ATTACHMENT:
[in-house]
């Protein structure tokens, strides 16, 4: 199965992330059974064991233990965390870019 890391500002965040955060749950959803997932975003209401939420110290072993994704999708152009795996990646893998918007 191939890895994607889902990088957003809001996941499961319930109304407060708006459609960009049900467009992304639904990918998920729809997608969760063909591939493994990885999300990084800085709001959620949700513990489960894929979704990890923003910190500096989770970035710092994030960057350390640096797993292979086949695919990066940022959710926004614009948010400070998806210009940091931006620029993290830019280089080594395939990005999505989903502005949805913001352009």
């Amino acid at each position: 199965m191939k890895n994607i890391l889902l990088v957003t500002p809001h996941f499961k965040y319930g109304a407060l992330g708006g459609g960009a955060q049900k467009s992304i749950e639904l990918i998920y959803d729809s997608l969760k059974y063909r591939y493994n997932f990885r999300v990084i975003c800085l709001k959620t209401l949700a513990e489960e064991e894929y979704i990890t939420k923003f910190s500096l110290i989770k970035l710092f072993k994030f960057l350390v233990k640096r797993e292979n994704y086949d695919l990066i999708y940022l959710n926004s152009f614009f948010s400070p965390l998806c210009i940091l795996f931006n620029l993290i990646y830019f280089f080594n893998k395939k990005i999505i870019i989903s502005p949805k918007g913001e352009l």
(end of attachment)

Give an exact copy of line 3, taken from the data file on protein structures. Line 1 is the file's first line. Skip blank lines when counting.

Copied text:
């Amino acid at each position: 199965m191939k890895n994607i890391l889902l990088v957003t500002p809001h996941f499961k965040y319930g109304a407060l992330g708006g459609g960009a955060q049900k467009s992304i749950e639904l990918i998920y959803d729809s997608l969760k059974y063909r591939y493994n997932f990885r999300v990084i975003c800085l709001k959620t209401l949700a513990e489960e064991e894929y979704i990890t939420k923003f910190s500096l110290i989770k970035l710092f072993k994030f960057l350390v233990k640096r797993e292979n994704y086949d695919l990066i999708y940022l959710n926004s152009f614009f948010s400070p965390l998806c210009i940091l795996f931006n620029l993290i990646y830019f280089f080594n893998k395939k990005i999505i870019i989903s502005p949805k918007g913001e352009l």